Everything you say seems more erudite when you’re wearing a powdered wig.
Kant, you see, is almost without question the leading ethical thinker in the Western Philosophical tradition, certainly as judged by his reputation among contemporary Philosophers. He is the leading theorist of autonomy – the right of each individual to make their own informed decisions – and so the arch-enemy of even the most well-meaning manipulation. You must never, according to Kant, use other people as a means to your own ends, but must instead engage with respect for their innate ability to decide their own goals. Over the decade I spent in college and graduate school, I can recall only a few ethical debates where Kantian arguments did not play a significant part, and only slightly fewer where Kant did not have the last say. Individual autonomy is essential our overwhelmingly liberal culture. (I mean “liberal” in a slightly broader sense than it’s usually used, and that’s a discussion that will have to wait for another day.) And I grew to appreciate and largely adopt this position for my own. I made something like a vow to myself that I would always try to treat people as ends-in-themselves, to avoid manipulating them, even in a sincere effort to help them, and instead to give them the information they need to make their own decisions.
And then I started managing people. And then I became a (step-)parent. And I wonder what Kant would have made of either experience. I certainly don’t think there will ever be a Kantian Guide for Raising Autonomous Children, and we have yet to see a book with a title like Kantian Leadership in the Boardroom. The latter is surprising, because the still burgeoning world of business books keeps churning out management guides based on the lives of considerably less admirable figures, Attila the Hun and Genghis Khan among them. (For those in a rush, here is a brief summary of the lessons from Genghis Khan’s career: gather the nomads, make sure you’ve invented stirrups so that they can fire their arrows forward or backward while riding at a full gallop, and avoid southern China like the plague, because that’s where the plague comes from. Also, if you see someone with either of these books on their desk, walk away.) There have even been books that draw on other ethical thinkers. But Kant just does not lend himself well to such application.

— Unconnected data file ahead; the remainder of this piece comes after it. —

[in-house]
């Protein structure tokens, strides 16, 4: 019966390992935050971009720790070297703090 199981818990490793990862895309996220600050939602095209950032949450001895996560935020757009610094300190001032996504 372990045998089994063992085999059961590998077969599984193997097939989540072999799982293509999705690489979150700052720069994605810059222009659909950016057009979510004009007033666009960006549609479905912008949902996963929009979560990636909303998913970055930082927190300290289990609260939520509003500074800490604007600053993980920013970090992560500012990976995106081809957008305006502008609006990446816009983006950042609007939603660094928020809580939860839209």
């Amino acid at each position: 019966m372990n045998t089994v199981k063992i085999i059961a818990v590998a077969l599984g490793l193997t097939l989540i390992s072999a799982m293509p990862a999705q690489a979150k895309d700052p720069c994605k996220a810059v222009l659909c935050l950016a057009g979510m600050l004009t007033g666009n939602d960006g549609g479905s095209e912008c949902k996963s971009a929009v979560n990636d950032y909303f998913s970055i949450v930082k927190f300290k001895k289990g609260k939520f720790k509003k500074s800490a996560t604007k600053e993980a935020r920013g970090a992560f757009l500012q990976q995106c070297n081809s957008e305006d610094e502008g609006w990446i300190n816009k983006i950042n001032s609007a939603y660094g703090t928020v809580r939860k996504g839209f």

It took me a while to figure out why. And while managing adults helped me learn this lesson, it’s been helping raise young twin daughters that has really let me understand: before people can hear you, they have to trust you. Kant, like most Philosophers, treats language as it consisted mainly of statements exchanged between people dispassionately contemplating the world. But that is not usually so. Take the sentence, “You could have done that better.” We can analyze its truth conditions and find that it is almost surely true. You – whoever you are – could almost surely have done that – whatever it is – better by some reasonable standard. This is the typical way Philosophers study language. But it’s not how most people, including Philosophers, actually use language most of the time. If someone you trust tells you that you could have done better, you know they have your best interests at heart and think it’s important for you to be encouraged to improve. (I make variations of this statement to my step-daughters almost daily, and increasingly they say it back.) By comparison, if someone you’ve come to see as your enemy says the same thing, you’re more likely to think they are trying to undermine you. And you may be right.